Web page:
Shad are a type of herring many people regard as a baitfish because they work so well for catching trout, bass, and other species.
Most types of shad live in saltwater but seek out places inland with freshwater or brackish water to spawn, like rivers and estuaries.
Shad survive on a diet of mostly plankton. They also eat the eggs of other fish, worms, shrimp, insects, and sometimes small fish.
Different species of shad like the American shad and blueback herring are delicious when prepared in a way that minimizes the many bones found in this oily fish.
Types of Shad
- American Shad
- Threadfin Shad
- Gizzard Shad
- Alabama Shad
- Hickory Shad
- Blueback Herring
American Shad, scientific name Alosa sapidissima, is a type of herring that lives in the Atlantic Ocean from Canada down to the southern tip of Florida. This fish is the most well-known of the different species of shad.
The American Shad have thin bodies, shoulder spots, and shiny scales ranging from silvery to green and blue with a forked tail fin.
The average weight is 3 to 8 pounds, but the world record American shad came from the Connecticut River in Massachusetts at 11 pounds, 4 ounces.
American shad roe, or the shad eggs in the lobe-shaped egg sacs found in female shad in spring, used to be an Eastern US delicacy.
The Dorosoma petenense or threadfin shad lives mostly in lakes and rivers in the Southeastern US. These fish provide a food source for larger game fish like bass and trout and are a popular baitfish for sportfishing.
They can’t survive in water below 42.8 degrees Fahrenheit and live in shallower waters where the sunlight can penetrate.
They also live in brackish open water and can tolerate full saltwater but don’t reproduce well in high saline conditions.
These fish average less than 4 inches long and have silver scales with a darker greenish-black color in the forked tail fin.
Gizzard shad, scientific name Dorosoma cepedianum, is also called the mud shad and lives in freshwater and brackish waters across the United States. This fish is one of the types of shad commonly used as bait.
The gizzard shad have silvery scales and a distinctive dark spot just behind the upper edge of their gills.
This purplish-black spot fades with age but remains visible. The average weight is less than a pound and less than 1 foot in length.
The biggest known gizzard shad catch weighed 4.12 pounds and came from South Dakota’s Lake Oahe.
The Alosa alabamae is one of the types of shad becoming increasingly rare because of overfishing and dam construction blocking access to spawning areas.
The Alabama shad weigh between 2 to 3 pounds and have silver sides with a greenish-blue back.
Like American shad, these fish live in the ocean and move into rivers and freshwater to spawn. They live in saltwater from the Gulf of Mexico up the southeastern US.
This shad is Alabama’s only clupeid fish (fish with ray-fins made from bony spines and webs of skin) that moves from saltwater to freshwater to spawn.
The Alosa mediocris or hickory shad live on the coast of the Atlantic Ocean and often get confused with the American shad since they can be similar in size and coloring.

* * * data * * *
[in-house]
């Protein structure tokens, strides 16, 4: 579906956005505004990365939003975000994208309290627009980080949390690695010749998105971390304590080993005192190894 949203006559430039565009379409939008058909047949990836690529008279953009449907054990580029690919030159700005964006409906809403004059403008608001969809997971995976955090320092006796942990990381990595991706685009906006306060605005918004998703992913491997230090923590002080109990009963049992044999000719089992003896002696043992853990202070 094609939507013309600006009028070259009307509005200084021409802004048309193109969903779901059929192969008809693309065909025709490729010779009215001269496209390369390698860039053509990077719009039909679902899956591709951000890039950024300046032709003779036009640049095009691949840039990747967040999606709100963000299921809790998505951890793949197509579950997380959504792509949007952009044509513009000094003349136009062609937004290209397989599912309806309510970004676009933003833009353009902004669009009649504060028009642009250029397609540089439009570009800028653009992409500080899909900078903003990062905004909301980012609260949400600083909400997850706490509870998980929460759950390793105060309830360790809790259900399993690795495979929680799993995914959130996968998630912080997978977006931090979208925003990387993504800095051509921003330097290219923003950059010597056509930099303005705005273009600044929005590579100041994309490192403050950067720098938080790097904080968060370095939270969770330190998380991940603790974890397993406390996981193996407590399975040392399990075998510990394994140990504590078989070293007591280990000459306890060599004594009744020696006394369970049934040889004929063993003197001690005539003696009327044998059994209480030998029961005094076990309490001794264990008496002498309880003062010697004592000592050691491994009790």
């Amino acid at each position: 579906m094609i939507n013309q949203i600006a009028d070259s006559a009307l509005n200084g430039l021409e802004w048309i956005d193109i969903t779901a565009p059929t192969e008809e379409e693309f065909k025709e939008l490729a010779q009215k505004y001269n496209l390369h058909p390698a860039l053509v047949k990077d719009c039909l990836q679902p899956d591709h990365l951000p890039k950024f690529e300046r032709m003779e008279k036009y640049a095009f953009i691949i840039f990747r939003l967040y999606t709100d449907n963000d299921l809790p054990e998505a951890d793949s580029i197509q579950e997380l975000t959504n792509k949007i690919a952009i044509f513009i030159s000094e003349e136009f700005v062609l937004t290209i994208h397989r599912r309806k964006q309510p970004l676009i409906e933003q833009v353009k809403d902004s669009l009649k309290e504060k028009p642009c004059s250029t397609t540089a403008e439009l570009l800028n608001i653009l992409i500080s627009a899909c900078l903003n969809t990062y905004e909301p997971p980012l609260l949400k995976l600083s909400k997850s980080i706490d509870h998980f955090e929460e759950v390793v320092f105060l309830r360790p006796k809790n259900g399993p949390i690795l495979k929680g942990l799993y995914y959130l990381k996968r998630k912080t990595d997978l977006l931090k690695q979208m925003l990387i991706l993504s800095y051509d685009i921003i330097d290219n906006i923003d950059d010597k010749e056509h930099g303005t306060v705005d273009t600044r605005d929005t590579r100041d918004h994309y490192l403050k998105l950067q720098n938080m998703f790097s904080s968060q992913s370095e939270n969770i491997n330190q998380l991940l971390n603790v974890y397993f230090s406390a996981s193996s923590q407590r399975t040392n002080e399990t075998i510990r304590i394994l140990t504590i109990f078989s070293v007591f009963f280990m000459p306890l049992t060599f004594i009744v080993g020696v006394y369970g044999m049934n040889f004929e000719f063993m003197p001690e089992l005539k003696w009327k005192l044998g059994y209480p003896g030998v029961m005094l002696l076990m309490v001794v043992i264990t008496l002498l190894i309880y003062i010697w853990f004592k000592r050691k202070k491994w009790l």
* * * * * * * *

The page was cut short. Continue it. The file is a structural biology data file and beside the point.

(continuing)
The hickory shad are usually smaller, averaging 1 to 3 pounds, and typically have a darker tint to their scales with almost green-black or green-gray fins. The current record catch in Georgia in early 2022 weighed 2 pounds, 10 ounces.
Hickory shad also have a protruding lower jaw that helps distinguish it from the American shad and the blueback herring.
The body will be less symmetrical with a more protruding belly than either of those different species of shad.
The Alosa pseudoharengus or alewife is a baitfish that lives in the Atlantic Ocean and moves inland to freshwater to spawn. Some live full-time in freshwater, notably the alewife population in the Great Lakes.
The alewife and American shad migrate to spawn in the spring and often get mistaken for the other.
Though similar in appearance, the alewife is more gray-green with an average weight of about 7 to 9 ounces, so they’re often smaller than American shad.
They also have lighter fins, no spots on the upper half, and a more rounded jaw area with a bottom jaw that protrudes more than other types of shad.
The blueback herring, scientific name Alosa aestivalis, is also called the summer shad or blueback shad. This herring is one of the types of shad that populates the Atlantic coast from Canada to Florida.
Mostly silver, their backs are bluish-green and much less gray than the alewife, which is one of the different species of shad that’s easy to mix up with the blueback. Blueback and alewife are so similar in size and features they’re often collectively called river herring.
Blueback herring have smaller eyes and thicker bodies than the alewife and commonly get cooked or smoked for human consumption.
These different species of shad are all members of the herring family, usually caught in the spring while moving inland in schools to spawn.
Whether anglers want to bag some blueback herring to eat or smaller types of shad to use as bait, shad can be a fun and rewarding kind of fish to catch.